A federal court jury in Montana awarded a woman $5.3 million in damages last month in a bad-faith insurance claim case. It was the largest bad faith verdict in Montana history. The jury ruled unanimously against Fireman’s Fund Insurance Co., deciding that the California-based company acted in bad faith and breach of contract in denying the woman’s insurance claim. In January 2003, the plaintiff, a 32-year-old salmon ecologist, suffered permanent brain injuries in a head-on car collision. She was not at fault in the accident, and her damages exceeded the amount of the other driver’s policy limit. The plaintiff, a doctoral student at the time of her accident, was covered under her family’s insurance plan for a total of $1.5 million in underinsured motorist benefits and $15,000 in medical pay. The insurance company refused to pay out her underinsured motorist coverage and delayed payment of her medical benefits until January 17, 2008. A check was cut by the company exactly five years from the date of the accident. It was actually on the same day as the final pretrial conference in the plaintiff’s civil case.
Because jurors found the company guilty of actual malice, the verdict included $3.5 million in punitive damages. The remaining $1.8 million was awarded for compensatory damages, including medical bills, loss of past and future earning capacity, physical pain and suffering, mental and emotional injury and loss of established course of life. The jury also found the company guilty of violating Montana’s Unfair Trade Practices Act, and awarded the $35,000.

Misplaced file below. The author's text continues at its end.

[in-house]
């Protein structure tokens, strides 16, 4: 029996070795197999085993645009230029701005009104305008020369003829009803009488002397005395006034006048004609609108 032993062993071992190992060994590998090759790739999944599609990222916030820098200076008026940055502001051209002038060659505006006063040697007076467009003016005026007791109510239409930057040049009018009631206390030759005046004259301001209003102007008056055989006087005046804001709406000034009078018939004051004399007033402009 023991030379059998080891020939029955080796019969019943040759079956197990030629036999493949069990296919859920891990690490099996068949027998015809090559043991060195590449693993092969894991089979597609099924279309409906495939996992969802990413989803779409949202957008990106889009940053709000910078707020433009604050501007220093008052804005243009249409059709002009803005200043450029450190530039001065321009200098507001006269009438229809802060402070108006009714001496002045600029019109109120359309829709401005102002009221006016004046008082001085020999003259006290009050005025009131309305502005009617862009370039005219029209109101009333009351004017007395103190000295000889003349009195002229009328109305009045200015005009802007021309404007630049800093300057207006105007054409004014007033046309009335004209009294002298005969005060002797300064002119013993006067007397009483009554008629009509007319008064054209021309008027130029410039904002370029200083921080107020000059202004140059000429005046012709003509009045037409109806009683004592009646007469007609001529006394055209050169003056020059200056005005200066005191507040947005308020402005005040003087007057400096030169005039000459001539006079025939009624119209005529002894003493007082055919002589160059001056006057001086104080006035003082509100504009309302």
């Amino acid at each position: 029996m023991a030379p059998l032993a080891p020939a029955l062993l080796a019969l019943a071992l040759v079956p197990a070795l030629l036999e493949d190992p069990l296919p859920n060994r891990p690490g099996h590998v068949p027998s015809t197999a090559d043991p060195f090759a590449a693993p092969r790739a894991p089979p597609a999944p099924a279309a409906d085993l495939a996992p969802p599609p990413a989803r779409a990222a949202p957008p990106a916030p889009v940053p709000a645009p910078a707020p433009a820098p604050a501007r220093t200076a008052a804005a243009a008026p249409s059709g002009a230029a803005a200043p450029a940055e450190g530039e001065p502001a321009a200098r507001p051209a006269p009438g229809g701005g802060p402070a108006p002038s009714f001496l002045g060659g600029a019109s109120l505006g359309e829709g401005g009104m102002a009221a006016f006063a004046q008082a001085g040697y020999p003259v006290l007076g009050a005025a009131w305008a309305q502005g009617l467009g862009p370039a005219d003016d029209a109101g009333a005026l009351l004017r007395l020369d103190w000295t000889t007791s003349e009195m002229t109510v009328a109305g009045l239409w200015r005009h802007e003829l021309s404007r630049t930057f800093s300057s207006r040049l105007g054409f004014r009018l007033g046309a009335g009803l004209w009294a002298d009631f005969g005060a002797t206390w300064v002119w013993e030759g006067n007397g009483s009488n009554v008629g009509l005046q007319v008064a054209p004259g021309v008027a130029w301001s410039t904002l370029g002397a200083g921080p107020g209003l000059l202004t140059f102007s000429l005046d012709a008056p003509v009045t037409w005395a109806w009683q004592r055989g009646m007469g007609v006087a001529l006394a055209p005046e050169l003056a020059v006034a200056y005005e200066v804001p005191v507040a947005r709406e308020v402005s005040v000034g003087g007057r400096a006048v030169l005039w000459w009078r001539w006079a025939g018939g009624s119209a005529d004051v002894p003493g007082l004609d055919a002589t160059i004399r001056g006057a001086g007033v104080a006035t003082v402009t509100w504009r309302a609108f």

The plaintiff was turned over to a collection agency after Fireman’s Insurance repeatedly refused to pay her medical expenses. The company’s refusal to pay the medical bills delayed and interfered with her medical treatment, according to the lawsuit. The plaintiff has since earned her doctorate, and is now working at a Biological Station on Yellow Bay.
Evidence presented at trial showed that Fireman’s Fund Insurance Co.’s net assets in 2004, the same year the plaintiff made the claim for her benefits, exceeded $9.9 billion. The insurance company went for five years before it paid any of the plaintiff’s medical expenses. The plaintiff still suffers from a short-term memory defect, which affects her performance at work, and is still undergoing treatment for her brain injury.
The suit accuses the company of misrepresenting the amount of coverage available to the plaintiff, and of ignoring her persistent claims for assistance throughout the years. In the four years after Fireman’s Insurance received notice of the plaintiff’s claim, the company obtained just one page of medical records to investigate and took no recorded statement from the plaintiff or any other witnesses or health care providers, according to the lawsuit. The company did not request an independent medical examination, and refused to pay the ongoing medical expenses, even after receiving the collection notices that the plaintiff was getting. Meanwhile, the company’s own claim file characterizes the plaintiff’s case as having the “potential for high exposure” and says “the woman had a potentially serious head injury.” James A. Manley of Polson, Montana, represented the plaintiff and did a very good job.
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